Mina Guli is an Australian lawyer who runs for every person that uses water.
There’s one little thing:
she doesn’t like running. On a scale of 1-10 she give running a 1.
Nevertheless, Mina ran 40 Marathons across 7 Deserts on 7 Continents in 7 weeks.
Well, she had a bigger goal that kept her going: She ran 40 marathons to represent the 40% shortfall in the supply of water which is forecast by 2030. “My runs are a call to the world to join together to save water. The water we need to live, to survive, is running dry.”
Her work introduced her to the world of climate change and the global water crisis unfolding.
And running seemed to her a great way to go and see the scale of the problem herself, to talk to people, hear and learn from their stories firsthand how water and the shortage of it impacts their daily life.
“I remember vividly the water aspect of what I was doing. I have completely forgotten and liberated from my brain the pain that I went through,” Mina says about her 7 weeks of running across deserts.
A non-runner runs 7 weeks straight and forgets the hell she went through?
How did that happen?
Well, in the end, what really drives us is how much we really want it.
Mina made it her life’s work to help solve the water crisis and launched the charity Thirst in 2012. What started as a crazy idea became a movement that reached hundreds of thousands of kids, parents, teachers and government officials.
In support of raising awareness about Global Goal 6 (water), starting on World Water Day (22 March 2017), Mina ran down six of the world’s great rivers, on six continents in just six weeks.
This expedition consisted of 40 marathons in 40 days to highlight the water crisis, and to showcase how our consumer behavior links us to some of the major water issues in the world – even those not on our own doorsteps.
And then Mina started to dream real big:
100 marathons in 100 days
On November 4th 2018 she ran the New York City Marathon, the first of 100 marathons Mina would run around the world. After 62 marathons in 62 days, Mina ran so hard she broke her leg… But that didn’t stop the Running Dry movement – it made it stronger. With help of this worldwide community, Mina completed her mission nevertheless.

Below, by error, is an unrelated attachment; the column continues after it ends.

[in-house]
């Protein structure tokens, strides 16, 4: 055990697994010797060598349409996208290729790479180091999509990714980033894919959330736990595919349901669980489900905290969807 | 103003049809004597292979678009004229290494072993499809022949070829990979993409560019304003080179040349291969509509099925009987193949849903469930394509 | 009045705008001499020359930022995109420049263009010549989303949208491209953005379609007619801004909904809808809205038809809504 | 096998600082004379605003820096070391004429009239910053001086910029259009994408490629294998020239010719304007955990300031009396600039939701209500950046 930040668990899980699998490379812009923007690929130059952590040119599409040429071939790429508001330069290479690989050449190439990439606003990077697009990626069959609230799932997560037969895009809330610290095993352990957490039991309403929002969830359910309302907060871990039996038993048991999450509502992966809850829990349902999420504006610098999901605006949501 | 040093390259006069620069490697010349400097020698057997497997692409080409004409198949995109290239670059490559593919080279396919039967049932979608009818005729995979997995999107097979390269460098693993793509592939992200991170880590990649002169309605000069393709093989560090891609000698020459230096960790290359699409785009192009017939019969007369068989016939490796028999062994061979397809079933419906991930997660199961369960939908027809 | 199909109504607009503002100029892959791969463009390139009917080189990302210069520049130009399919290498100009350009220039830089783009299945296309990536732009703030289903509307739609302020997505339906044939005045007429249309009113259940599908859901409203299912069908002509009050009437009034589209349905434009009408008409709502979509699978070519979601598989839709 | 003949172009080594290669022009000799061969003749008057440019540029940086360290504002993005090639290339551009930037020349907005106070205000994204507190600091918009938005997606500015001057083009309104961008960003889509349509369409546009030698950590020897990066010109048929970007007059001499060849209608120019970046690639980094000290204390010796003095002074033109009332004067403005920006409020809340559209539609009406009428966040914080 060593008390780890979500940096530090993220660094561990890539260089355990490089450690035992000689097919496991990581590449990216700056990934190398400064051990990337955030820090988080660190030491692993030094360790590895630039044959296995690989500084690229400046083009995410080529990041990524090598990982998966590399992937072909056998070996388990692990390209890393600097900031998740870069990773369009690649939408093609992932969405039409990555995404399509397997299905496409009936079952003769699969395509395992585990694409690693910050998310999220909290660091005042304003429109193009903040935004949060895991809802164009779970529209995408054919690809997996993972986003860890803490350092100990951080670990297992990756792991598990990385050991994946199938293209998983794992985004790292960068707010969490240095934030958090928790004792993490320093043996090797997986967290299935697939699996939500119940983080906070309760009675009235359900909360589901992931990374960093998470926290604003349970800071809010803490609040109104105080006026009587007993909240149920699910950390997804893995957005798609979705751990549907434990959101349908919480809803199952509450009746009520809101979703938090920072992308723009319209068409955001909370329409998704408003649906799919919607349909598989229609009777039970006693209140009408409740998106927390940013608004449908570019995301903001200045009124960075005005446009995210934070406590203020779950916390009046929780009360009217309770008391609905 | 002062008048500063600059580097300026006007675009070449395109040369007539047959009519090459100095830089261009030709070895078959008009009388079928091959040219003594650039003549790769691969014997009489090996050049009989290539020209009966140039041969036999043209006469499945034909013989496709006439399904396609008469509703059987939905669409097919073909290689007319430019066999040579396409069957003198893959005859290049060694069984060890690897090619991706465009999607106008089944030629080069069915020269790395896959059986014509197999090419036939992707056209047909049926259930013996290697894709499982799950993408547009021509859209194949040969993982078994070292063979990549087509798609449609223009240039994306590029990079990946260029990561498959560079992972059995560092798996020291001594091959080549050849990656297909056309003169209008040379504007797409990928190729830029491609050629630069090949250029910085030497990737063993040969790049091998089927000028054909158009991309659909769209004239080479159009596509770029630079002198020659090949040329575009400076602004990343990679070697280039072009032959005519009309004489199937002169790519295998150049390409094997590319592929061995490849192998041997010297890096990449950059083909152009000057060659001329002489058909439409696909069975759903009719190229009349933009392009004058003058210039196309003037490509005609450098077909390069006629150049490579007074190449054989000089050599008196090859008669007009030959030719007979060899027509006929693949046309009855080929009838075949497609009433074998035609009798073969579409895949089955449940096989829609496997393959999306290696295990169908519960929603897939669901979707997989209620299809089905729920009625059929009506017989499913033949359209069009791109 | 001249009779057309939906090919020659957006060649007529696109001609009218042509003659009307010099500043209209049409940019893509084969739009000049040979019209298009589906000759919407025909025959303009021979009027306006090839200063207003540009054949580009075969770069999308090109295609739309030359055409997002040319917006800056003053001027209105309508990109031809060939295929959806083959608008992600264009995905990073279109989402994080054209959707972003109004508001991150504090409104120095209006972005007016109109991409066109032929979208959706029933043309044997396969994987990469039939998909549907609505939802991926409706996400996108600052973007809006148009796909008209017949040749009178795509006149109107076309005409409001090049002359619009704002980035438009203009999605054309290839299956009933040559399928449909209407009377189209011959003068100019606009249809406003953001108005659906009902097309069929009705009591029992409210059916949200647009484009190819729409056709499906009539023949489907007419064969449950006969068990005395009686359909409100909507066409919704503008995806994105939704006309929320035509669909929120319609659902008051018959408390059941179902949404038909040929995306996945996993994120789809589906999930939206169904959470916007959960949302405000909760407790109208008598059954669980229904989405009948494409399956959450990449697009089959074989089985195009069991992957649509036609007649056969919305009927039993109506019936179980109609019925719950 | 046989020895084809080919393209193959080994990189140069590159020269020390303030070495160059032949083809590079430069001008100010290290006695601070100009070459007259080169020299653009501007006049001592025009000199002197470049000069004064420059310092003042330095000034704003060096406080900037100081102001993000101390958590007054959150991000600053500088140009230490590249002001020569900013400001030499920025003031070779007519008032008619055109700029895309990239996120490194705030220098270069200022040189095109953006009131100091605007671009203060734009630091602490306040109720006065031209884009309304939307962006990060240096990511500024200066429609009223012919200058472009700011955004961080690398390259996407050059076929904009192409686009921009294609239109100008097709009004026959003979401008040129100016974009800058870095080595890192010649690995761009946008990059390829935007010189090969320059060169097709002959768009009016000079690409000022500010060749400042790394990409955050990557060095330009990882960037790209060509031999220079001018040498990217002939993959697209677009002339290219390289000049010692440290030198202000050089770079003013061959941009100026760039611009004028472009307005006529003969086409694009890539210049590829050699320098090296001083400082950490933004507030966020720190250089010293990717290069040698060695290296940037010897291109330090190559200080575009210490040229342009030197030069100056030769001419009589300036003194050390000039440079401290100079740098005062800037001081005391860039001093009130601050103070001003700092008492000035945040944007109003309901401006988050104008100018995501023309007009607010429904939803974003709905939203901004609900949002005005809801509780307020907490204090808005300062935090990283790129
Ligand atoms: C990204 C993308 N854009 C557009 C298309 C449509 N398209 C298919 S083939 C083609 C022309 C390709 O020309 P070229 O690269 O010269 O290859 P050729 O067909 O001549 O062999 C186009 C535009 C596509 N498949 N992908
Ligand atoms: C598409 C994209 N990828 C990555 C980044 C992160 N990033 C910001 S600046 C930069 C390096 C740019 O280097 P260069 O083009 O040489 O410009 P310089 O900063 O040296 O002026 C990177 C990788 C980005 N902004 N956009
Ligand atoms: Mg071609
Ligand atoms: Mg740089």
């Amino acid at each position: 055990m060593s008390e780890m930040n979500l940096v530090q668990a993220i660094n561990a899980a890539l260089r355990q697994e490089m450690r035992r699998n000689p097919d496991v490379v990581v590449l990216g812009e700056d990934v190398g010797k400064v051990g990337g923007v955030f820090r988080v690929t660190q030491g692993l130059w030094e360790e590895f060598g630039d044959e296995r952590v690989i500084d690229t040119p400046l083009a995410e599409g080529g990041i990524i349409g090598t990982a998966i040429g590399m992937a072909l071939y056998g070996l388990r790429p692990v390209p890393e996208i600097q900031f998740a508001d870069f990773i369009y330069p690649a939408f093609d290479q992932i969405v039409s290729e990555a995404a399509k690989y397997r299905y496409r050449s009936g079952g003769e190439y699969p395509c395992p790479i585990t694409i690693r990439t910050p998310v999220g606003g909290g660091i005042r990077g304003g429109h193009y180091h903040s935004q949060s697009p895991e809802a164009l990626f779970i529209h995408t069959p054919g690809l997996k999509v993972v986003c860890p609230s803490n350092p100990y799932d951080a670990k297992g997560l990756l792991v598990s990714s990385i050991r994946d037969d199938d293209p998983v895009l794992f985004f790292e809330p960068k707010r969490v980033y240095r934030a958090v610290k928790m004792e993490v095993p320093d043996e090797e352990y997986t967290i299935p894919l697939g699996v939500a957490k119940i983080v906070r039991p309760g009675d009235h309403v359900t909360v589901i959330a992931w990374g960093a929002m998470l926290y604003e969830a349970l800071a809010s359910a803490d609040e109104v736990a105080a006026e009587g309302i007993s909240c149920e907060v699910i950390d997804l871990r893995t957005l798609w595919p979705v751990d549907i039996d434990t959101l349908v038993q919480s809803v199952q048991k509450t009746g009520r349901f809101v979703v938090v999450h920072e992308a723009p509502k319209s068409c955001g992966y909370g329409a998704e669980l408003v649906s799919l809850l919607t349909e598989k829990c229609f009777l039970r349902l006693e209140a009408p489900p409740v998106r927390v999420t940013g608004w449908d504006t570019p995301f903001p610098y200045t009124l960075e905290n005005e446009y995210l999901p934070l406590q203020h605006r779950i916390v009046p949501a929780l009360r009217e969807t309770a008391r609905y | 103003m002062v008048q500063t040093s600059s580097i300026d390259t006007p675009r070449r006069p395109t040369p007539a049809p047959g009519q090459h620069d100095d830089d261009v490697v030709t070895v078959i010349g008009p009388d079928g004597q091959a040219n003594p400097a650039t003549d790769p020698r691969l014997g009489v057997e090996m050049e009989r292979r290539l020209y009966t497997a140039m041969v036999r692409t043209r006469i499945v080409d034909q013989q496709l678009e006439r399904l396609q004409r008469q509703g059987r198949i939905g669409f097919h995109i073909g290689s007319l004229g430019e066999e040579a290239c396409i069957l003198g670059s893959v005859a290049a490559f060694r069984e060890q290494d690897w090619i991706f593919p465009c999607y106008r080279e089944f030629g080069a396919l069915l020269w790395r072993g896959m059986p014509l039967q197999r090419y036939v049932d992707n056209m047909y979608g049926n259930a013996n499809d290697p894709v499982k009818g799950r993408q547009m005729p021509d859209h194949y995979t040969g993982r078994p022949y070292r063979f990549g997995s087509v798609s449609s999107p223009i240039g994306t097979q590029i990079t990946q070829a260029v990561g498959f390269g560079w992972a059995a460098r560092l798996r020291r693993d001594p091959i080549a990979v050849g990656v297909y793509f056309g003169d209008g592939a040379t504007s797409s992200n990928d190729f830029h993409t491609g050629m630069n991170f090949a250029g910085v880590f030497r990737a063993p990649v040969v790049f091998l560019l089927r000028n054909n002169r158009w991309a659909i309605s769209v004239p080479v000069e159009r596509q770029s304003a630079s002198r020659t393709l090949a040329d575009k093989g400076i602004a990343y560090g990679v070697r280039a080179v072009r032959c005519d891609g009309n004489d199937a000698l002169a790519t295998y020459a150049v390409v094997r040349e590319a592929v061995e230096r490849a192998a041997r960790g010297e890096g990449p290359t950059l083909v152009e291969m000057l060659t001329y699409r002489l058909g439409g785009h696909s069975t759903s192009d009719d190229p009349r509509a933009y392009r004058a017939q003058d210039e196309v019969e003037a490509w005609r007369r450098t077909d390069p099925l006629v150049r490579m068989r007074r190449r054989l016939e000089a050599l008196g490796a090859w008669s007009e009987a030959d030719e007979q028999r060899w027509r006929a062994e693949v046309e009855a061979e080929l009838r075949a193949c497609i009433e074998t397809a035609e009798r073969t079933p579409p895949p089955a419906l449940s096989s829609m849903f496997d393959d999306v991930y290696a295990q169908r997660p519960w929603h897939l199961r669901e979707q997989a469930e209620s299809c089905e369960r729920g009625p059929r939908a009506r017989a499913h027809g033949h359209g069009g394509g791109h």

#RunningDry is a call to each of us to save water and to join together to change the way that we all use, consume and think about water.
Water for All
On World Water Day 2019 the theme is Leave No One Behind. Still recovering from her 100-day journey, Mina covered some miles with crutches, accompanied by a group of kids. And she invites you to join too!:
Gather a group of friends and go for a group run. Leave no one behind! If we all unite together to raise awareness of the global water crisis, we can make a difference. Don’t forget to post your pics on social media on Friday 22nd March 2019, using the hashtags #RunningDry and #WorldWaterDay.
“We want to show how we are all connected. The act of running or walking for water shows that you care about the issue. And we know that when people step up to run for water that they think about the issues and discuss the campaign with their friends,” Mina explained.
“If we start to create limits based on our assumptions of what is and isn’t possible without trying, then we’ll never solve any global problems because it will always be too big and too challenging,” Mina says.
Her running projects capture the world’s media attention and help to spread the message and she was named on Fortune’s list of the 50 greatest leaders in the world. So this is where running for a reason can take you…
Mina Guli is not the one and only running to raise awareness for the Water Crisis.
Running the Sahara
In 2007, Charlie Engle and two other ultra-runners covered 72 kilometres a day for 111 consecutive days, across the Sahara.
“When I decided to run across the Sahara Desert with Ray Zahab and Kevin Lin, I knew it would be a life changing expedition. But I could never have known that, in many ways, my life would be defined by this run and the film about the journey. While running more than 4,500 miles across Africa was a difficult physical challenge, we were buoyed daily by enlightening encounters that opened our eyes to the people and the culture of the Sahara. I am most proud to be a co-founder, along with Matt Damon, of H20 Africa (now Water.org), which raised more than 6 million dollars for clean water projects in the region. This is the true legacy of our historic expedition,” Charlie says.
In 2007 the founding board members of the Run for Water Society conceptualized a unique event to be hosted in Abbotsford, British Columbia. The vision was to stage a top tier internationally recognized running event that would attract a wide range of participants and athletes and, at the same time, raise awareness – and funds – for people in the developing world who lack one of life’s basic necessities – clean water. Since 2008, this volunteer board has staged an annual road race and now additionally organizes trail runs and gravel grind events.All the funds raised – over $4,000,000 to date – go towards helping building clean water projects in some of the most remote and marginalized areas of Ethiopia.
In 2016 participants of the Impact Marathon in Nepal built a 5km pipeline that brought clean drinking water to the village all year round – it was a touch mental but an awesome impact. It was the beginning of the annual Impact Marathon Series, a group of individuals coming together as one amazing community. Set on changing the world through running, set on unleashing the #powerofrunning.
World Water Day – March 22, 2019
World Water Week – August 25-30, 2019
Run for the Water Austin, USA -November 3, 2019
Water is life run Arizona, USA – September 2019
Running for water charity Netherlands